If you have been paying attention to Toyota Motor Philippines’ marketing activities this year, you know that a huge amount of the company’s resources and efforts has gone to raising awareness of hybrid vehicles. In March, TMP kicked off its “HEV (Hybrid Electric Vehicle) Campus Tour” at Mapúa University. Two months later, the firm hosted a hybrid-electric technology conference for stakeholders, dealers and journalists.
Initially, it seemed as though the Japanese automaker was merely pushing its pair of hybrid models—the Prius and the Prius C—especially in light of the fact that it had sold just 200 Toyota-branded hybrid cars in our market in the last 10 years. What, in fact, the vehicle manufacturer was doing was paving the way for the arrival of the all-new Corolla Altis Hybrid, which, as you know, has officially been launched in the country at an introductory price of P1,580,000.
Those familiar with the prohibitive pricing of hybrid vehicles in our territory—no thanks to the lack of essential tax breaks (save for the relatively new 50% excise tax exemption)—should immediately appreciate the Altis Hybrid’s reasonable pricing. Here, at last, is an electrified car with a tried-and-tested badge that could actually sell in the real world. Sure, it’s still somewhat pricey for a compact sedan, but it’s also a tad more affordable than the top variant of the recently introduced Mazda 3, which is equipped with just an internal-combustion gasoline engine.
Don’t forget that the Prius is now priced at P2,289,000, while the little Prius C goes for P1,907,000. No wonder this pair has failed to sell well. Seriously, who would spend that much money for supposedly green vehicles that are smaller than the Altis—just for the opportunity to demonstrate one’s love for the environment? It’s almost as if buyers of these hybrid cars get penalized for wanting to reduce their carbon footprint. It’s like you have to pay a premium for driving a “cleaner” automobile instead of getting compensated for choosing to do so.
With the arrival of the more realistically priced Altis Hybrid, experiencing clean and efficient motoring is no longer just a pipe dream. It’s now significantly more attainable for a wider market.
The Corolla Altis Hybrid—4,630mm long, 1,780mm wide and 1,455mm tall—is powered by a hybrid system that consists of a 1.8-liter four-cylinder VVT-i gasoline engine and an electric motor. As a combined unit, the electrified source of propulsion produces 121hp and 142Nm, delivered via a continuously variable transmission.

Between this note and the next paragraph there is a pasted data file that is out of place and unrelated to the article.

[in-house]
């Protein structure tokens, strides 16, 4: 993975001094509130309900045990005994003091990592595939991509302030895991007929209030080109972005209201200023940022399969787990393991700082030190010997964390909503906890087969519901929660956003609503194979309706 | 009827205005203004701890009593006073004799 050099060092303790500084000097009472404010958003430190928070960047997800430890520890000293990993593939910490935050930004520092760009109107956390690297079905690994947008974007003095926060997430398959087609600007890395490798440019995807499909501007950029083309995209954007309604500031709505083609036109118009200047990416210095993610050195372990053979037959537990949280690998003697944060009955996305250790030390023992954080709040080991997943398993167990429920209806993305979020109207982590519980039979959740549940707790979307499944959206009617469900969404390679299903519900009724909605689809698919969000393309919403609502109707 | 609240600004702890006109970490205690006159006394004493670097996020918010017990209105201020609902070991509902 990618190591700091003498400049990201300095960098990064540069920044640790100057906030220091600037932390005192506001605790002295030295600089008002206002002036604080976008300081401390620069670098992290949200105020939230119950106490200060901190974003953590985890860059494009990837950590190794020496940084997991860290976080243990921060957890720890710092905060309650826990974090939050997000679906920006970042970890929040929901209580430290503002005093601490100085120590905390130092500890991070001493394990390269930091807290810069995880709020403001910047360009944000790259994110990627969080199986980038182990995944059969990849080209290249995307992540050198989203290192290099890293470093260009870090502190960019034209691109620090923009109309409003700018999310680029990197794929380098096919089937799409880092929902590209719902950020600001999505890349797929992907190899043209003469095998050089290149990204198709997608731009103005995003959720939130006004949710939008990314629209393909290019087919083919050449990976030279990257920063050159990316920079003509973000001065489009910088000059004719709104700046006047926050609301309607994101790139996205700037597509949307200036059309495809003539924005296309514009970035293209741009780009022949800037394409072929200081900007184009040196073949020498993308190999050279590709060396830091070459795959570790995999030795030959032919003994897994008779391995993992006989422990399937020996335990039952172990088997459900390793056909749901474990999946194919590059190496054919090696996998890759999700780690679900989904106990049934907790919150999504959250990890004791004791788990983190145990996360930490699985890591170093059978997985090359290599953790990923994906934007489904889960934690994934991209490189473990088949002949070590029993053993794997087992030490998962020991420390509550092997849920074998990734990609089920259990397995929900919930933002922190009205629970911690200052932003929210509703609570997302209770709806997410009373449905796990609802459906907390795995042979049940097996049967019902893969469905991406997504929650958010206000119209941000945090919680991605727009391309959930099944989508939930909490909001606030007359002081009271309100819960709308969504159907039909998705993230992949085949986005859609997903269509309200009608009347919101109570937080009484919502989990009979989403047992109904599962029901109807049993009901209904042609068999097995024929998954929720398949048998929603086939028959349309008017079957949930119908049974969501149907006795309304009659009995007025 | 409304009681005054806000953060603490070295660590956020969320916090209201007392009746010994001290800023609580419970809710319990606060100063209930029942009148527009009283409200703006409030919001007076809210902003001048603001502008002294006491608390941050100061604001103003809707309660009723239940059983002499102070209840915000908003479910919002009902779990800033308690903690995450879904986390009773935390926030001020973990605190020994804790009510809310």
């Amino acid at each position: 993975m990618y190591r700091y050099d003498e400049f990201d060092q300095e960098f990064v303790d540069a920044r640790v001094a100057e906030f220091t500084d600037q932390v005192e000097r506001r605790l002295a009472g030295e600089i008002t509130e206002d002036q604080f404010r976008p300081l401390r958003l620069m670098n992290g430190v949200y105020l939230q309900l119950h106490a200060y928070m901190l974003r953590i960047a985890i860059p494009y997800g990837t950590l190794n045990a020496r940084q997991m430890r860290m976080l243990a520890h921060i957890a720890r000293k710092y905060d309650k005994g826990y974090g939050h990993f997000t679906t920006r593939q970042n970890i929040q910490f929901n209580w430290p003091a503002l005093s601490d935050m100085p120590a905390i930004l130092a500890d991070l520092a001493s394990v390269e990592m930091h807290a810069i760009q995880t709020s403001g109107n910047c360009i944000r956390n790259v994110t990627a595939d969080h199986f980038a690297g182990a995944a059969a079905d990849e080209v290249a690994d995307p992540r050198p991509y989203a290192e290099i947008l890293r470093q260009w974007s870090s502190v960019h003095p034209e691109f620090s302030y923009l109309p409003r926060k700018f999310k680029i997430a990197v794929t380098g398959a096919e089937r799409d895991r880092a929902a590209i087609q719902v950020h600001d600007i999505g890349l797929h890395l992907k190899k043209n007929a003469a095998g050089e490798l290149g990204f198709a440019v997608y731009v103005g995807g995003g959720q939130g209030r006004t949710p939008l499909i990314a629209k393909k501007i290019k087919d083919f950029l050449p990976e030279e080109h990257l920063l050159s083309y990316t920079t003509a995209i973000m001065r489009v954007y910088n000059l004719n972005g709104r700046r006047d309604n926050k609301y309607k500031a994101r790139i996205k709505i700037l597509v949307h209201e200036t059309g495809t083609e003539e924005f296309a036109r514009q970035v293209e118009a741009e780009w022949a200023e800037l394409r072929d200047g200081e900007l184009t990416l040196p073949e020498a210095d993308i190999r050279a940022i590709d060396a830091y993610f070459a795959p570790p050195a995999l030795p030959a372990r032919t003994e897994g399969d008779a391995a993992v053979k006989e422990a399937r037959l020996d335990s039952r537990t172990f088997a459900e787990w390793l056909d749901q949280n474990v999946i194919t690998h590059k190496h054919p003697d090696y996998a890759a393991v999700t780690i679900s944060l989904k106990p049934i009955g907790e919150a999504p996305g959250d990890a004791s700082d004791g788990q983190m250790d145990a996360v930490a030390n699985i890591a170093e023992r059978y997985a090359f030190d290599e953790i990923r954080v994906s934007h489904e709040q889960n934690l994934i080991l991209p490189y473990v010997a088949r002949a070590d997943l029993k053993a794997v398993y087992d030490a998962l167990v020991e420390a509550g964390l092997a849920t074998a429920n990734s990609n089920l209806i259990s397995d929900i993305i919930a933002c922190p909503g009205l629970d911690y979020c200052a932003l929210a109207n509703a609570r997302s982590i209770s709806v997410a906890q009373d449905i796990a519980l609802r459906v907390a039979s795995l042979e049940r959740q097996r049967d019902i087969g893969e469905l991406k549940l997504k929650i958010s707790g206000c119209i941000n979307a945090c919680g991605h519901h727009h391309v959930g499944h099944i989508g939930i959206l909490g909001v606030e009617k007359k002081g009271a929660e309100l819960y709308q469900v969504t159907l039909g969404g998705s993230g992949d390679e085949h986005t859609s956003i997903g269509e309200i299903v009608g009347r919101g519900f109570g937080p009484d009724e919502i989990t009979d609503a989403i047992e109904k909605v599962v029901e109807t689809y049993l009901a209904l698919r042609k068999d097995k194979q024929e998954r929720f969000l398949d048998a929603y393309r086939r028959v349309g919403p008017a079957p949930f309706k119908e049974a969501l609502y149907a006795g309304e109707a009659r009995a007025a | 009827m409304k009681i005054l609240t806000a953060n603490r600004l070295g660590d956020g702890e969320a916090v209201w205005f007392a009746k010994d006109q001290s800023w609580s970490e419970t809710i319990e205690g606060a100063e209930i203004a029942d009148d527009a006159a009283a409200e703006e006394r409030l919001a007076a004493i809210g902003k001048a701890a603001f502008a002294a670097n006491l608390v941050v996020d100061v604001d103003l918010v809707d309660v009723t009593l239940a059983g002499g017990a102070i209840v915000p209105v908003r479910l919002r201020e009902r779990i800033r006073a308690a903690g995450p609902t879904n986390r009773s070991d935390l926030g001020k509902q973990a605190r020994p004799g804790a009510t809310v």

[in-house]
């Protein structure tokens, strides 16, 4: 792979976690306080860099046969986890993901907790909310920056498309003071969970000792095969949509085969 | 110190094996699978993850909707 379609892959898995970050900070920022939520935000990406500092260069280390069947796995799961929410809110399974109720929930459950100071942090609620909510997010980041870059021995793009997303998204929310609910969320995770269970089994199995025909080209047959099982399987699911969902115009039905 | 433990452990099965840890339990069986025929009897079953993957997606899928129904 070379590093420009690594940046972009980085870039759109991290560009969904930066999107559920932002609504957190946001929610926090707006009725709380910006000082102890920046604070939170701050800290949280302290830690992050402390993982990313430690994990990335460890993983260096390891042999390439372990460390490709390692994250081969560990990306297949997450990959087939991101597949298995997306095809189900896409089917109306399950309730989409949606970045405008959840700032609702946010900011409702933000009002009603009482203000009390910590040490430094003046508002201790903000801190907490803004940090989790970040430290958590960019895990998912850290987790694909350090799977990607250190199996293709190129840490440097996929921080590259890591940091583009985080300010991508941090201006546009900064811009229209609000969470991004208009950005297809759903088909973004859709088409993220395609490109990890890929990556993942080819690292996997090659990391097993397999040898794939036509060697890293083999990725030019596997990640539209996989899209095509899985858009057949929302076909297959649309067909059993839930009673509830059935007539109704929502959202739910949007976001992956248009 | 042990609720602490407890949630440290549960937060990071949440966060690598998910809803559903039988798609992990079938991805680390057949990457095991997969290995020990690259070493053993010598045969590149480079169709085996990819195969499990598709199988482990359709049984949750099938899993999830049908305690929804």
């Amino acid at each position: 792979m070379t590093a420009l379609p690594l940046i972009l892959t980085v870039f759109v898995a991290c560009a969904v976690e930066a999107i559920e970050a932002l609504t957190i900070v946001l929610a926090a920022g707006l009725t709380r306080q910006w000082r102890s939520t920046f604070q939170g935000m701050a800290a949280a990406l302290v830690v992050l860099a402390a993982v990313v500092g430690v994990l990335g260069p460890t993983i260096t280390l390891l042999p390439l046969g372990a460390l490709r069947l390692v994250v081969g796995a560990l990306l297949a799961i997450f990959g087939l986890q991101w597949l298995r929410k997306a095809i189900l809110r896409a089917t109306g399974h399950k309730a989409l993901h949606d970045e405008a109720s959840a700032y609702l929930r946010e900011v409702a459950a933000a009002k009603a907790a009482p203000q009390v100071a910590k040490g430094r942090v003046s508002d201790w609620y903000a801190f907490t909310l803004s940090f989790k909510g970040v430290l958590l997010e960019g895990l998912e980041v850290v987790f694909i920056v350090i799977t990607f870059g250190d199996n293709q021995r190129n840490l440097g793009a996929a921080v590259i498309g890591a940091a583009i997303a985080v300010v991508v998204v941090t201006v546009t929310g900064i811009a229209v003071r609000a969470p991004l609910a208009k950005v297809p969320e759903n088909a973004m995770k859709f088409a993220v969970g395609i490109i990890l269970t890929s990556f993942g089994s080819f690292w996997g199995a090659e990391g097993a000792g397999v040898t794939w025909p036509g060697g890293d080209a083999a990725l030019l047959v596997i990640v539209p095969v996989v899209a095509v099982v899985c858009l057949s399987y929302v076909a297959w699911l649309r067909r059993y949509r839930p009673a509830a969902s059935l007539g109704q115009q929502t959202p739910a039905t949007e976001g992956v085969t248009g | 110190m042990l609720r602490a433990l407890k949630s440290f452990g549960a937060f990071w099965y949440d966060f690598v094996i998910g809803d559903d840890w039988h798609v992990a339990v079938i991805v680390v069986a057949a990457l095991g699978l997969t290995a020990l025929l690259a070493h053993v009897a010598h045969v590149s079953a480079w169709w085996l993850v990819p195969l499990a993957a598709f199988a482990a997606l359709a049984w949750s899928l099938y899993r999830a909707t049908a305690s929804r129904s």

Standard equipment includes 17-inch aluminum alloy wheels, 225/45 tires, LED headlamps, LED daytime running lights, front fog lamps, smart keyless entry, push-start ignition system, three driving modes (Sport, Normal and Eco), leather seats, power-adjustable front seats (eight-way for the driver and four-way for the passenger), seven-inch multi-information display (possibly the only low point among the features), CD/DVD/MP3 player, Bluetooth connectivity, smartphone mirroring (Apple and Android), four speakers and two tweeters, automatic climate control, 12V socket, USB port, electronic parking brake, automatic dimming rearview mirror, rear sunshade, seven airbags (two front, two side, two curtain and one driver-side knee), antilock brakes, vehicle stability control, hill-start assist, alarm with immobilizer, parking sensors and reversing monitor.
One of the main selling points of the car is the so-called Toyota Safety Sense, which is basically a collection of high-tech safety features (similar to Nissan Intelligent Mobility). It includes a pre-collision system, automatic high beam, lane-tracing assist, lane-departure alert and dynamic radar cruise control.
The Corolla Altis Hybrid, in other words, is pretty loaded. Which makes its fair price tag all the more impressive.
Finally, our market has a hybrid Toyota car that regular folks can own and drive. TMP is being conservative for now, projecting to sell just 14 units a month (7% of 200 units). If there are more sensible customers in the compact sedan segment who value both the vehicle’s specifications and its lower impact on the environment, we expect the figure to go higher. For the sake of the planet, we really hope it does.